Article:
It was a pleasant surprise when my phone notification pinged a comment on my blog, which has been defunct for the better part of a year now. The rather infamous work life IMbalance had thrown my blogging life out of gear and my kept my face book visits limited to clearing long pending notifications!
The comment and the fact that one of my very good friends started a blog, brought back a rush of feelings and memories – of the blog meet in Mumbai, my blogger friends whom I had hardly kept in touch with and of the sheer pleasure of having someone read what I have written and think it worthwhile to comment on!
With the itch to write came the ominous feeling of dread. It has been a really long and eventful year in my life which has drastically changed the way I think and work (or so I would like to believe). Kept wondering whether my writing would have a different voice, whether I could convey things which others liked too (after all, most of the pleasure of writing comes from being read) and whether I had burnt out. It took a whole fortnight full of contemplation before I actually decided that there was only one way to find out. That is, to jump in wholeheartedly and leave the rest to my readers.
I recently came upon a study done to assess which friendships would endure the test of time. Scientists analysed eight million phone calls between two million people and found that what retains the bond of close friendships is something as simple as staying in touch every two weeks. That. Is. All.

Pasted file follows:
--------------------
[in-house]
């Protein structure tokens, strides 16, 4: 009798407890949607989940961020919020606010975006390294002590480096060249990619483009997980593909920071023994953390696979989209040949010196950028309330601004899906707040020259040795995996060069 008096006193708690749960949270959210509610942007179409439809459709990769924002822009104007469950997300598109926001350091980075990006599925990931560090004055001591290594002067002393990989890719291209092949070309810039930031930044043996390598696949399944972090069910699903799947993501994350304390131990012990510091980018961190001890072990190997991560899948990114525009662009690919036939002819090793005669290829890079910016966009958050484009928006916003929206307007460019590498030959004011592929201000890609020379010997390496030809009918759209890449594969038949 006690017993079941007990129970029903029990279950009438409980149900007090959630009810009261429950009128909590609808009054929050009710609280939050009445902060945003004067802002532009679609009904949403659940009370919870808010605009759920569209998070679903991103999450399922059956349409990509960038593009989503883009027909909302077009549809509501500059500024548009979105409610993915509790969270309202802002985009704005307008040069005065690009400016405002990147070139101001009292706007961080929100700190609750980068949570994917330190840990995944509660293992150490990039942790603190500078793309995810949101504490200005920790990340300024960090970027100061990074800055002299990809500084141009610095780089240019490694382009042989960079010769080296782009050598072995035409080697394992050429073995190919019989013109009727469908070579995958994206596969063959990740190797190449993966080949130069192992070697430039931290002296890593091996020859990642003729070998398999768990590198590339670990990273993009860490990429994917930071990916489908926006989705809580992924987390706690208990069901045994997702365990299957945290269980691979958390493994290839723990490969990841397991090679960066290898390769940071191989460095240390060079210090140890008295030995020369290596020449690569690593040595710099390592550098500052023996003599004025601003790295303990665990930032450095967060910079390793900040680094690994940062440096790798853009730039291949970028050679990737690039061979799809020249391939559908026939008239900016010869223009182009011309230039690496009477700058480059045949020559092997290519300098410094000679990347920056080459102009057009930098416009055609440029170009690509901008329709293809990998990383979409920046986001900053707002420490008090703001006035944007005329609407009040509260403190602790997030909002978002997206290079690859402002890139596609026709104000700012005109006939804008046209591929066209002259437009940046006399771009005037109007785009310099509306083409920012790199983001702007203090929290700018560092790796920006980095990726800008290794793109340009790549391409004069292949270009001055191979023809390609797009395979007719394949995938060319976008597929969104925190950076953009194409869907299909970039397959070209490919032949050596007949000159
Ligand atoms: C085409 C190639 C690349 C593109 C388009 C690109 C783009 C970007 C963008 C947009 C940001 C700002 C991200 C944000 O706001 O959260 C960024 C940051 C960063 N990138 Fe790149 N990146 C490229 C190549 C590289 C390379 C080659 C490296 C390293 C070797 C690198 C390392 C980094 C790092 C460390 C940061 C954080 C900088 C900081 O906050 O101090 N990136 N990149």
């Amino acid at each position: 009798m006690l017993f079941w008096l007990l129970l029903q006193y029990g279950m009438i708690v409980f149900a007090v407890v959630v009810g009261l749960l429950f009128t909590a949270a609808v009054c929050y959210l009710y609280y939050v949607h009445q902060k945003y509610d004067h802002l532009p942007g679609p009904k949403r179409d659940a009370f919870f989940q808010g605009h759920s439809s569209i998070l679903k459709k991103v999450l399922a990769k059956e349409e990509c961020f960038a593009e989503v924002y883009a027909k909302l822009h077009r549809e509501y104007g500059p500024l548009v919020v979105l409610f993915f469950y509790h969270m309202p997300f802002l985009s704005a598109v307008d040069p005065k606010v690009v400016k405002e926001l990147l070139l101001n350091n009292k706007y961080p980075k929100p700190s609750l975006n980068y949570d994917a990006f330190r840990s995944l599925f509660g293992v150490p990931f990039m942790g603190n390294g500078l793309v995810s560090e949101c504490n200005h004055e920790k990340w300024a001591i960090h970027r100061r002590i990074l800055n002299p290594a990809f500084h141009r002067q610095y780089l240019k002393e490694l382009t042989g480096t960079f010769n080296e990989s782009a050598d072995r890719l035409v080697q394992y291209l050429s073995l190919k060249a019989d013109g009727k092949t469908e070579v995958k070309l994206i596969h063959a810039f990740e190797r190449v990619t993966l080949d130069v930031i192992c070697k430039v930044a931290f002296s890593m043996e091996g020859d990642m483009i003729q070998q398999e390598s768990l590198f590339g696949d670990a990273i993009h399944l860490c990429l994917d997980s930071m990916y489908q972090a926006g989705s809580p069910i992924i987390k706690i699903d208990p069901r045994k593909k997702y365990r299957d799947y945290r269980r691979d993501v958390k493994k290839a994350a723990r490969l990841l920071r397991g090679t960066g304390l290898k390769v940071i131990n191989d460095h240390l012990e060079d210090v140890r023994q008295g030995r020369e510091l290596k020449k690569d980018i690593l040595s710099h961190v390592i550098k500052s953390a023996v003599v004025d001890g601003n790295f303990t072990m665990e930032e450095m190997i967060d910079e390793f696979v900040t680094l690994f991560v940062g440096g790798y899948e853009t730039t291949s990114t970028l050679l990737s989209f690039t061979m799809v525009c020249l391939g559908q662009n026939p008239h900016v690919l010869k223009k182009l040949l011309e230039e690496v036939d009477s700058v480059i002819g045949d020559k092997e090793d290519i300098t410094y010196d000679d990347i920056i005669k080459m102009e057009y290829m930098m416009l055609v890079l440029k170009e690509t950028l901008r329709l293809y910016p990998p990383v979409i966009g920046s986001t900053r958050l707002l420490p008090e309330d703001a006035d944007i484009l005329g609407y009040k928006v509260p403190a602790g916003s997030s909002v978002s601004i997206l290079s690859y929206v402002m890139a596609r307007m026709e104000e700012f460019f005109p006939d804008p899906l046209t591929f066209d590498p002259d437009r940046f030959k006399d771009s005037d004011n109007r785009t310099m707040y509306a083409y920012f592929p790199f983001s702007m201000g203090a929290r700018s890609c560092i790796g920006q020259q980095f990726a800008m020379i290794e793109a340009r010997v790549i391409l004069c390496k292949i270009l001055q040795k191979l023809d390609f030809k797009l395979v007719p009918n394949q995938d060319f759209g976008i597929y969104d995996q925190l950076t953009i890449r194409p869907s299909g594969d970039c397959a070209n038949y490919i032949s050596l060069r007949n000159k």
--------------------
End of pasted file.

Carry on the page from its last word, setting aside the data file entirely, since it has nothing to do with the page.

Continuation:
This makes me conclude that I want to make time to stay in touch with all of those who read my blog and have been supporting me on this journey of mine where I think, I feel and I say.
It’s been a long long time since I sat down to actually write something. The past few months have been a blur of activity and heartache, both of which do not bode well for my blogging neurons. If I had heard of the writer’s block earlier, now I knew how it felt. I would spend time sitting in front of my laptop,and no words would come out. No idea of what I wanted to say. And absolutely no thoughts generated, other than unwanted ones.
As they say, time heals. And soothes. And helps you cope. And finally the itch is back in my fingers. The urge to thump on the keys of my keyboard. The desire to browse other blogs and feel like writing again. The craving to check out if there is any bloggers meet, which I can attend. And so on.
So, I’m officially back.
Wishing all of you a very happy, though belated New Year. May all your dreams come true. this year.
This month I read some really awesome books. Books which I loved so much that I want everyone around to read and enjoy them. (And thank me profusely for recommending it to them:))).
I always wonder how it is, that in a bookstore which has thousands of books, we reach for ones which we really end up liking?
Unfortunately, my city does not have a bookstore, at least the kind that makes me drool and dream. Hence, whenever we go to Bangalore, I am armed with a list of books which I have picked up from goodreads, amazon, instagram and some blogs that I follow.
This time though, I decided to give this a miss. I entered with absolutely no idea of what I was about to lay my hands on and no expectations either. This led me to lesser known authors, authors from countries that I had never even heard of before and different genres than what I was used to reading.